According to the XRD patterns and the phase diagram, a phase transition of quartz occurred in quartzite and granite aggregates when temperature exceeded 573 °C. Given the low fraction of quartz phase and the presences of stable albite and anorthite phases in granite, less phase conversion and thermal expansion occurred in granite in comparison to quartzite. Therefore, granite exhibited better resistance to degradation than limestone and quartzite at all test temperatures. This is considered as the main reason for the highest resistance of mechanical properties of granite concrete among the three groups when subjected to elevated temperatures.
Open AccessThis article is distributed under the terms of the Creative Commons Attribution 4.0 International License (http://creativecommons.org/licenses/by/4.0/), which permits unrestricted use, distribution, and reproduction in any medium, provided you give appropriate credit to the original author(s) and the source, provide a link to the Creative Commons license, and indicate if changes were made.
- Abrams, M. S. (1971). Compressive strength of concrete at temperatures to 1600F. ACI Special Publication, 25, 33–58.Google Scholar
- ACI. (2014). Building code requirements for structural concrete (ACI 318-14) and commentary (ACI 318-14R). American Concrete Institute (ACI): Farmington Hills, MI.Google Scholar
- Akhavan, A. C. (2005). The quartz page. Retrieved 07/24, 2016. http://www.quartzpage.de/gen_mod.html.
- Ali, F., Nadjai, A., Silcock, G., & Abu-Tair, A. (2004). Outcomes of a major research on fire resistance of concrete columns. Fire Safety Journal, 39(6), 433–445.View ArticleGoogle Scholar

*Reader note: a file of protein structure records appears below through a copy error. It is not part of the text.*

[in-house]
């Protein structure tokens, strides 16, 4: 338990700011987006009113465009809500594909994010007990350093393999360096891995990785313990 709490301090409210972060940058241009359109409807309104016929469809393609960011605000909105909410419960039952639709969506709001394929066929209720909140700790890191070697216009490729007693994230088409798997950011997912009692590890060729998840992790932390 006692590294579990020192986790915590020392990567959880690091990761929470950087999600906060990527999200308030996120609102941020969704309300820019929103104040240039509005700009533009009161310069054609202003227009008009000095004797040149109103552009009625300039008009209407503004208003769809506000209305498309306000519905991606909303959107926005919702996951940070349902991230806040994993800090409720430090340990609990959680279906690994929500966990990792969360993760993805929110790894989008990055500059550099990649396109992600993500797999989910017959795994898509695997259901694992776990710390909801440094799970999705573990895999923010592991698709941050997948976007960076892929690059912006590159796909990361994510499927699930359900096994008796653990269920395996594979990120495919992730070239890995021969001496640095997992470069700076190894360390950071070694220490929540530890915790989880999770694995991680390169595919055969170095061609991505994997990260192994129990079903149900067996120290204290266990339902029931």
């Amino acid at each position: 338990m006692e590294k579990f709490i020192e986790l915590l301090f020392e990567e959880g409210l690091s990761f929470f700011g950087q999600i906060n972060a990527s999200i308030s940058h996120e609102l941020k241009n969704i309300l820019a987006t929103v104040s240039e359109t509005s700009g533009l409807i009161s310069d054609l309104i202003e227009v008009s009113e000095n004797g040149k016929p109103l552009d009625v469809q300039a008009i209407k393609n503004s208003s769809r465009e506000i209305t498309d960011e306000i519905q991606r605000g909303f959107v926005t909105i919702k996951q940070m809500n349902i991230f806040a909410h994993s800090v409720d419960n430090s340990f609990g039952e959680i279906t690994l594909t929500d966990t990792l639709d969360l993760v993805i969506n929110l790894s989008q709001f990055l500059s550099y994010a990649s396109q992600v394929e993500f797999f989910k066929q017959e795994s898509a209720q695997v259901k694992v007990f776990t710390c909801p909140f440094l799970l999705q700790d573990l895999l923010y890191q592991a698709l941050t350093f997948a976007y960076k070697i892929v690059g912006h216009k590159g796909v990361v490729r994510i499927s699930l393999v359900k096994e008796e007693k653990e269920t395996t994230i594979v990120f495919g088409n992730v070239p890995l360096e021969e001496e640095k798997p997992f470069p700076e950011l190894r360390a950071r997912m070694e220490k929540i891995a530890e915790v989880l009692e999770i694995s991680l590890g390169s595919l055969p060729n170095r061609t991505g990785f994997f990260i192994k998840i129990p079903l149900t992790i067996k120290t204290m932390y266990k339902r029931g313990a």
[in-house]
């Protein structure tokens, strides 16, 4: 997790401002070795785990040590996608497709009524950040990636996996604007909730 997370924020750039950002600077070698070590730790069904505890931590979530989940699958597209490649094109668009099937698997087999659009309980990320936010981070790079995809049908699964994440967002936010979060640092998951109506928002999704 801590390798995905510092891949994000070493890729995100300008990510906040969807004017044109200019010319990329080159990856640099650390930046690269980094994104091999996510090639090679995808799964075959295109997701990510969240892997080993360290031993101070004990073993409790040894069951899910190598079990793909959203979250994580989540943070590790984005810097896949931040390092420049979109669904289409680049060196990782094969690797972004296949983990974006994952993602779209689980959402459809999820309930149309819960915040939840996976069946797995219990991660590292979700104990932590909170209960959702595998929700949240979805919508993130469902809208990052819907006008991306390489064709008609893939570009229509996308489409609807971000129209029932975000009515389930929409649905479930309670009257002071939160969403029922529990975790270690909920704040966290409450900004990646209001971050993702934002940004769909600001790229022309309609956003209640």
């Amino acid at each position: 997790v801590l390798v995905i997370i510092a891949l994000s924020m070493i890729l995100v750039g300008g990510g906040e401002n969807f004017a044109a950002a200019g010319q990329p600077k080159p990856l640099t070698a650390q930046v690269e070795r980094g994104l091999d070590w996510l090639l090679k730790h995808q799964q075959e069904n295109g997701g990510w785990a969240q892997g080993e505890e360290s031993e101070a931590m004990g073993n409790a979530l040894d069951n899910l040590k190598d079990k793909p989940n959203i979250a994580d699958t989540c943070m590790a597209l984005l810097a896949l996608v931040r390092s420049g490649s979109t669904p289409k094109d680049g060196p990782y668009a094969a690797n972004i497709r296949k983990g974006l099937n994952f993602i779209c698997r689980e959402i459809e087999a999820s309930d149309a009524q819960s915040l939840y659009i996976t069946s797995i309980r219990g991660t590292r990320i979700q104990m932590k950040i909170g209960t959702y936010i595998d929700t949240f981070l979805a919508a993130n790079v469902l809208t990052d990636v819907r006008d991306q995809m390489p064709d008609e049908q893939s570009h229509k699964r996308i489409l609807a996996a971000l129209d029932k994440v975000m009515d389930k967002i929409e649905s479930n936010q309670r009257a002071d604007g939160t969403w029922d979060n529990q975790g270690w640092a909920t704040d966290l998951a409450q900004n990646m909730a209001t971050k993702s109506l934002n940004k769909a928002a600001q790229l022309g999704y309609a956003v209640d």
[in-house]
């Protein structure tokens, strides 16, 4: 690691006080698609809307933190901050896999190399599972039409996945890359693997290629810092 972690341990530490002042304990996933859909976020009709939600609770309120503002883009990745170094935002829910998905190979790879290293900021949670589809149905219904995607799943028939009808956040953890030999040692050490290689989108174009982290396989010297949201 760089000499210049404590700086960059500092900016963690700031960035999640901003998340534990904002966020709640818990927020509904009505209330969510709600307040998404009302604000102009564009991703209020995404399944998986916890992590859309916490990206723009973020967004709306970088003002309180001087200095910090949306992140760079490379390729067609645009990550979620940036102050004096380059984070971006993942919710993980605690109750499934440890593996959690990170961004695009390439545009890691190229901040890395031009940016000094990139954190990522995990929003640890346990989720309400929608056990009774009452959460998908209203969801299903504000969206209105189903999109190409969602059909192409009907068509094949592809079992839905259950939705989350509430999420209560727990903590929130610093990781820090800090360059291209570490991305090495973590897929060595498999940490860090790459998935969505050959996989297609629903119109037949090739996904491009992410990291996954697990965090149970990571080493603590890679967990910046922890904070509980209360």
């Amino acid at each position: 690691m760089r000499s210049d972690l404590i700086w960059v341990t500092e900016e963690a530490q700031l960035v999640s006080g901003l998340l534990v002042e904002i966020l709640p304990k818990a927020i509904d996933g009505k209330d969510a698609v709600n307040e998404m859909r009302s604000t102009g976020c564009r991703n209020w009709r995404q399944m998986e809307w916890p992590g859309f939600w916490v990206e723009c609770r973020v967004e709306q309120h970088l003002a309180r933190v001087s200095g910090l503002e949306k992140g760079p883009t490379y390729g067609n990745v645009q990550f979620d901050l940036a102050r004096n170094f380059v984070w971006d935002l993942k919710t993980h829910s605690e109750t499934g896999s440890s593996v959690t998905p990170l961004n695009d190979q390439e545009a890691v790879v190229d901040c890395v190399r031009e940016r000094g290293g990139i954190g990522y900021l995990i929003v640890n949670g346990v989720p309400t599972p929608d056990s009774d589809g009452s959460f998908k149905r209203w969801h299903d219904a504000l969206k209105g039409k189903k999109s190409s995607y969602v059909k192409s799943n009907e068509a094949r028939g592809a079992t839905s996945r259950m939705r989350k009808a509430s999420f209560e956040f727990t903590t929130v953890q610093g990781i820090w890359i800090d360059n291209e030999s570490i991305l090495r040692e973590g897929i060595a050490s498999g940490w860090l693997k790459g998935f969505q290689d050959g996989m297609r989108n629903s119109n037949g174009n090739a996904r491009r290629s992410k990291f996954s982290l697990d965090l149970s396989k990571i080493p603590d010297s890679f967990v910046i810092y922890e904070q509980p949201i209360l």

- Arioz, O. (2007). Effects of elevated temperatures on properties of concrete. Fire Safety Journal, 42(8), 516–522.View ArticleGoogle Scholar
- ASTM. (2009). Standard test method for bulk density (“Unit Weight”) and voids in aggregate. West Conshohocken, PA: American Society for Testing of Materials (ASTM). C29/C29M-09.Google Scholar
- ASTM. (2011). Standard test method for splitting tensile strength of cylindrical concrete specimens. West Conshohocken, PA: American Society of Testing Materials (ASTM). ASTM C496-11.Google Scholar
- ASTM. (2013). Standard specification for concrete aggregates. West Conshohocken, PA: American Society for Testing of Materials (ASTM). C33/C33M-13.Google Scholar
- ASTM. (2013). Standard test method for surface moisture in fine aggregate. West Conshohocken, PA: American Society of Testing Materials (ASTM). ASTM C70-13.Google Scholar
- ASTM. (2013). Standard test method for total evaporable moisture content of aggregate by dryin. West Conshohocken, PA: American Society of Testing Materials (ASTM). ASTM C566-13.Google Scholar
- ASTM. (2014). Standard test method for compressive strength of cylindrical concrete specimens. West Conshohocken, PA: American Society of Testing Materials (ASTM). ASTM C39/C39M-14.Google Scholar
- ASTM. (2014). Standard test method for resistance to degradation of small-size coarse aggregate by abrasion and impact in the Los Angeles machine. West Conshohocken, PA: American Society for Testing and Materials (ASTM). C131/C131M-14.Google Scholar